From Idea to the Shelves: Challenges Bringing a Medical Device to Market

So, you’ve got an idea to make health care better, potentially for millions of people. The question is, do you have the passion, determination, persistence and years of patience needed to bring a health care product to market? You’ll need all that and more.

The medical device, drug and biologic markets are highly regulated. Because of this, development and authorization to sell a product can be a lengthy, expensive process.

Health care products come to market in one of three ways: Engineers finding a better way to do something, physicians using side effects from one drug or device to treat a different illness, or a curious onlooker seeing an unmet need in the field. Enter two St. Thomas alumni.

Protégé Biomedical, a company founded and owned by a husband and wife team of Evening UST MBA graduates, started researching a blood-clotting product in 2010, as curious onlookers. Mike Wuollett stumbled into an article about treating wounded soldiers in the battlefield. He read it to his wife, Susie, and the couple began to brainstorm. They looked into the products being used, and had an “ah ha” moment, when they saw an opportunity to combine components of existing products to make a better one, available to the masses.

“Like a new business venture, we knew if we found a gap in the market or in the intellectual property, we could move forward with our own blood coagulant product,” said Mike. “With the additional research Susie and I did, we found a gap in both the market and IP for our new product idea. We had to see where it could go.”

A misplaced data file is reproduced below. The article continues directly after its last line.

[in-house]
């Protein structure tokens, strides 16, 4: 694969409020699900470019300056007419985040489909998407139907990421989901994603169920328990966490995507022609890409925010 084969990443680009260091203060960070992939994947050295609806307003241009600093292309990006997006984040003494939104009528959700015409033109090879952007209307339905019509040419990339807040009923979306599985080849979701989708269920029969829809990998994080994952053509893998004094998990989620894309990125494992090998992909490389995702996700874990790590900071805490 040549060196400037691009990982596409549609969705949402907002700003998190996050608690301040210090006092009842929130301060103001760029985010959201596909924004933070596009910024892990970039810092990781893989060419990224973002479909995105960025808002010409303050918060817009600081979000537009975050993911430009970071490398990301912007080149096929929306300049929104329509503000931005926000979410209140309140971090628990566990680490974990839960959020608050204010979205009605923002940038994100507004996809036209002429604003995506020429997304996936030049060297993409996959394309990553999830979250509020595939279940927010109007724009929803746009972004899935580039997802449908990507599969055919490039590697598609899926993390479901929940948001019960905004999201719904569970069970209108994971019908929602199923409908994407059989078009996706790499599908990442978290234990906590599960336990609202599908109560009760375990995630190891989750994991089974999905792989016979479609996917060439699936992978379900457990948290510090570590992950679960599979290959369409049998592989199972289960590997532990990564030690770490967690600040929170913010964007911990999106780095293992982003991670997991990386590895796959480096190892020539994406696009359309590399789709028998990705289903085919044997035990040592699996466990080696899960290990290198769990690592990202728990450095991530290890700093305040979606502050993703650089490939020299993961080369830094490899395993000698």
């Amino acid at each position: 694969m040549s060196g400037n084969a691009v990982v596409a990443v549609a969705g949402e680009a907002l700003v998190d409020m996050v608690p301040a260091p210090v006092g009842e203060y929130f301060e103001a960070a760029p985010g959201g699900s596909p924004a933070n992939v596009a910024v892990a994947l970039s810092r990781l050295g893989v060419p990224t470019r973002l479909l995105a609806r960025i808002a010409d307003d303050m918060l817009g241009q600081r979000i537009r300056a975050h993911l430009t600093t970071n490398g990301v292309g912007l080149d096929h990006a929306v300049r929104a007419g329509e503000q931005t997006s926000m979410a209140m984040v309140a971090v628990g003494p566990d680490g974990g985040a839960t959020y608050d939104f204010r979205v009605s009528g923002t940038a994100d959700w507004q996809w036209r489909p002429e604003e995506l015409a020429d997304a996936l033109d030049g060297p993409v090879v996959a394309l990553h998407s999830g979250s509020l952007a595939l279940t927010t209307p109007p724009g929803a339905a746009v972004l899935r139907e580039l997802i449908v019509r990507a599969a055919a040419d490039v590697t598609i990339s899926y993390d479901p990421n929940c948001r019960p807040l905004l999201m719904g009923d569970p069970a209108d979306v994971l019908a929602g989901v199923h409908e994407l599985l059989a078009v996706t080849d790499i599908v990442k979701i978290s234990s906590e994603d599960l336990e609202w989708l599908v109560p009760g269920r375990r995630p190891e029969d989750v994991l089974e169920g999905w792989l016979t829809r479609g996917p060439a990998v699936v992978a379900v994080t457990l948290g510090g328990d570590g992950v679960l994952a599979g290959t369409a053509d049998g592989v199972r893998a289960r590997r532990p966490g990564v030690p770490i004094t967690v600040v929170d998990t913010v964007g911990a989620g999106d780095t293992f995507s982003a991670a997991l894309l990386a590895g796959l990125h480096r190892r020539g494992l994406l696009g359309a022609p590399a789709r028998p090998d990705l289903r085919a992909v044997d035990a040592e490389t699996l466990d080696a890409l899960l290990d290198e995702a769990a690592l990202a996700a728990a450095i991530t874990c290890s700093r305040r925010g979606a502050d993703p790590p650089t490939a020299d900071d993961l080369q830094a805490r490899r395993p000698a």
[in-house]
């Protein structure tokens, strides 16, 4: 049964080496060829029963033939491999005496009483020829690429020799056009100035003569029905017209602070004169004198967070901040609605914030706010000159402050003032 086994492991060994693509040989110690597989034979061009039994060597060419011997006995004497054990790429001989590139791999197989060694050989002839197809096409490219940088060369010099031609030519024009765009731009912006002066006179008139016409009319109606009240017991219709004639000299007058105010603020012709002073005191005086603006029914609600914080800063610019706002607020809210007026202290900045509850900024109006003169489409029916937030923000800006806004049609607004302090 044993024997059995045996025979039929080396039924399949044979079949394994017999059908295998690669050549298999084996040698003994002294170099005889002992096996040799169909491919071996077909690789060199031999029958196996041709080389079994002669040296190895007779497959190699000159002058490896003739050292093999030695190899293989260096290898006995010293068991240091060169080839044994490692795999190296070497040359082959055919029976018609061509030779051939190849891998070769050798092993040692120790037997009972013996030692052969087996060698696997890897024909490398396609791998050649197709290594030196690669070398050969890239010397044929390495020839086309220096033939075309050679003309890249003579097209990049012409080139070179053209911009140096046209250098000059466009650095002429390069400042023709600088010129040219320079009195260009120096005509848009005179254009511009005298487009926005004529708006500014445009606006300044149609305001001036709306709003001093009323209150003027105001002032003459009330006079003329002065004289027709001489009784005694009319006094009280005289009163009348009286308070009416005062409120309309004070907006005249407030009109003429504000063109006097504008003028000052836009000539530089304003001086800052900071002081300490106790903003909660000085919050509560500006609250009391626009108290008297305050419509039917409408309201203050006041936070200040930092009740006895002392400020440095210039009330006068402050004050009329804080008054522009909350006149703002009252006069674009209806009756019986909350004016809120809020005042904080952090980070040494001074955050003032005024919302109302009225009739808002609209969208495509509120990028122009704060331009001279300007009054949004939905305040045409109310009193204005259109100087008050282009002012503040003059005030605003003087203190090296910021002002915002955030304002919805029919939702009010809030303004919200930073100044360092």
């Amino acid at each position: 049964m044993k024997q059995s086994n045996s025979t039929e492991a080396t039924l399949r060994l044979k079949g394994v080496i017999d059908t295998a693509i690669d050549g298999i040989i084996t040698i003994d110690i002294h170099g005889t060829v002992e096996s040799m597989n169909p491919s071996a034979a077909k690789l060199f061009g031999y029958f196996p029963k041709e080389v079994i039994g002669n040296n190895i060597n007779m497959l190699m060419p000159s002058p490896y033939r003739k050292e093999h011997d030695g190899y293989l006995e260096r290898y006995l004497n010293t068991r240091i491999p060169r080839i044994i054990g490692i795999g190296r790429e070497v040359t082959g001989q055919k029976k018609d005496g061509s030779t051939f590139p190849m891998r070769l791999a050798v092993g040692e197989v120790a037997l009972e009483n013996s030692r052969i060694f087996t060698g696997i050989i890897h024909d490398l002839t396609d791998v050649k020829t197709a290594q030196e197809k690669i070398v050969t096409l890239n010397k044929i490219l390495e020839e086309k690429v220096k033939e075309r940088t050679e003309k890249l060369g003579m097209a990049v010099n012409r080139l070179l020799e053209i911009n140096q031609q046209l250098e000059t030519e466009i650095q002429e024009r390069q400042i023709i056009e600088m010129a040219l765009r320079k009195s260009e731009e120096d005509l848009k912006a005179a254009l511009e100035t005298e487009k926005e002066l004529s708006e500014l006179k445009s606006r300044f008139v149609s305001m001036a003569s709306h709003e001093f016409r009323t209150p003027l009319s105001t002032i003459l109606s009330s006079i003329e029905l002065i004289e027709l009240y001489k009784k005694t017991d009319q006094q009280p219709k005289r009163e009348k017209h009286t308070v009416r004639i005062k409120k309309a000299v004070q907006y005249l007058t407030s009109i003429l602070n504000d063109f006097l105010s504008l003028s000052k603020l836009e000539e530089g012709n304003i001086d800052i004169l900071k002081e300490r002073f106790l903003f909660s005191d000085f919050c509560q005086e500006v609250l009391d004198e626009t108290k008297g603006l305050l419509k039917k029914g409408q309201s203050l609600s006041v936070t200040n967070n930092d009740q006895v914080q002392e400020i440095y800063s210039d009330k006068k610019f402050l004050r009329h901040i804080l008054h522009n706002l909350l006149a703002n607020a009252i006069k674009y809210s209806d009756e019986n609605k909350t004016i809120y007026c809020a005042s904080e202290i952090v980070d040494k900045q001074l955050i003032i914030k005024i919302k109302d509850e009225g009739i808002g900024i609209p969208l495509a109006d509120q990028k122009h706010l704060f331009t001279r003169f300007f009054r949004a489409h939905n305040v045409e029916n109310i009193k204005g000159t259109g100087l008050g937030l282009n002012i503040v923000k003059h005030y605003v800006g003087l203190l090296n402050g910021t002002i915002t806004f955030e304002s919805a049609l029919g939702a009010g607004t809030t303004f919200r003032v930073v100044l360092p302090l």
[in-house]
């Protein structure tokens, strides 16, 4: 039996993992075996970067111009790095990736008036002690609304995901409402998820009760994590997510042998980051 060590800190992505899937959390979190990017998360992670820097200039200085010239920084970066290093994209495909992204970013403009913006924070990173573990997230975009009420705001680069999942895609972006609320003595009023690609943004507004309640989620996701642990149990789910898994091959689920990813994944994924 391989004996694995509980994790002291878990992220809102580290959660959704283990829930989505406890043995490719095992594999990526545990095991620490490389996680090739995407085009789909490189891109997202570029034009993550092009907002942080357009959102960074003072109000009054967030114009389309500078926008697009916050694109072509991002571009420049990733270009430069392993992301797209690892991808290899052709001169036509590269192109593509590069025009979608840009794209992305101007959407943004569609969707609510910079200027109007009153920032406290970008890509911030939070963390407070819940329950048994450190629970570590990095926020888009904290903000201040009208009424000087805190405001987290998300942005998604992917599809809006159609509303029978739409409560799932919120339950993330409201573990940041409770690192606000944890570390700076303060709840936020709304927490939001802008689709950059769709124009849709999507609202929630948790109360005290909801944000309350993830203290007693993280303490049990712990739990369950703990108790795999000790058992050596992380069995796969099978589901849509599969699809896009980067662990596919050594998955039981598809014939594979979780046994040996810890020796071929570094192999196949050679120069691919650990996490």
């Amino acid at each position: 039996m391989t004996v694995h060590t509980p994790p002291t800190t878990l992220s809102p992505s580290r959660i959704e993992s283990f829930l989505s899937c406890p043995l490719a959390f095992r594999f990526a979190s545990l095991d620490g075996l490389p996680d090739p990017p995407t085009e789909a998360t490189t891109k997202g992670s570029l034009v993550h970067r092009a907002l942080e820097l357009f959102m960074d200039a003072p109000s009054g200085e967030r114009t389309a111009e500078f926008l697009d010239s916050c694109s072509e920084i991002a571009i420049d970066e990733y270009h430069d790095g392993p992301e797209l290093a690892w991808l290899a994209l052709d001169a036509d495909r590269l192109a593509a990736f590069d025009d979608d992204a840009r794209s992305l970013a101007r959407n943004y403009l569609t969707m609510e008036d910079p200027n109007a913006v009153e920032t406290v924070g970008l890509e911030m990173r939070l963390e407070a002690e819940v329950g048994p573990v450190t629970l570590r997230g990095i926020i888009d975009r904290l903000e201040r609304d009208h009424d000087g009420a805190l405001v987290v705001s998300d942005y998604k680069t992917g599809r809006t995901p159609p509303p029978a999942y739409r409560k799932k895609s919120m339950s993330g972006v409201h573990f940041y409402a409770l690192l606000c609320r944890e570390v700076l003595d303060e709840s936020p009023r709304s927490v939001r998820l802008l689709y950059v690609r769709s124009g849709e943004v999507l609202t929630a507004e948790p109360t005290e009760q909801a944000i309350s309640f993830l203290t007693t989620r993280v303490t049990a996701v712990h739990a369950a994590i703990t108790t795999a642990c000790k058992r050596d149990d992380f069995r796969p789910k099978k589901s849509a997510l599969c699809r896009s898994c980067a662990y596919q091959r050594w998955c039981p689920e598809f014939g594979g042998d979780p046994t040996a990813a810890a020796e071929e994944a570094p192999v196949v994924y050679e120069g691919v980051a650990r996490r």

The couple entered their business concept in the Fowler Business Concept Challenge in 2010, and won. With guidance from competition judges, (including testing their product on themselves at home), they saw serious potential to make a difference. That’s when the work really began.

“We spent a lot of 2011 further researching patents on our own, then working with patent attorneys,” said Mike. “Once we knew the product was okay to move forward, we tested, tested and tested some more. With feedback from users we redesigned, revamped and reengineered. Then, in September 2013, three years after Susie and I came up with the idea, we made our first sale.”

ClotIt, the product Protégé Biomedical sells, is a combination of two powdered minerals that when applied to a cut or laceration, rapidly stop bleeding. The company has secured three investments from the William C. Norris Institute at St. Thomas, which led to a $500,000 investment from an outside investor in January.

The couple is selling to veterinarians and pet owners, an industry that doesn’t take as long to get approval. They are working on authorization to sell the same product for human use, pending Food and Drug Administration clearance.

With a three-five year wait on medical device patents, ClotIt is patent-pending, with hopes for approval by 2016 or 2017. The couple has hopes of Protégé growing large enough to eventually sell to a larger medical manufacturer.

ClotIt is sold through select veterinary distributors and retail locations throughout the United States and online.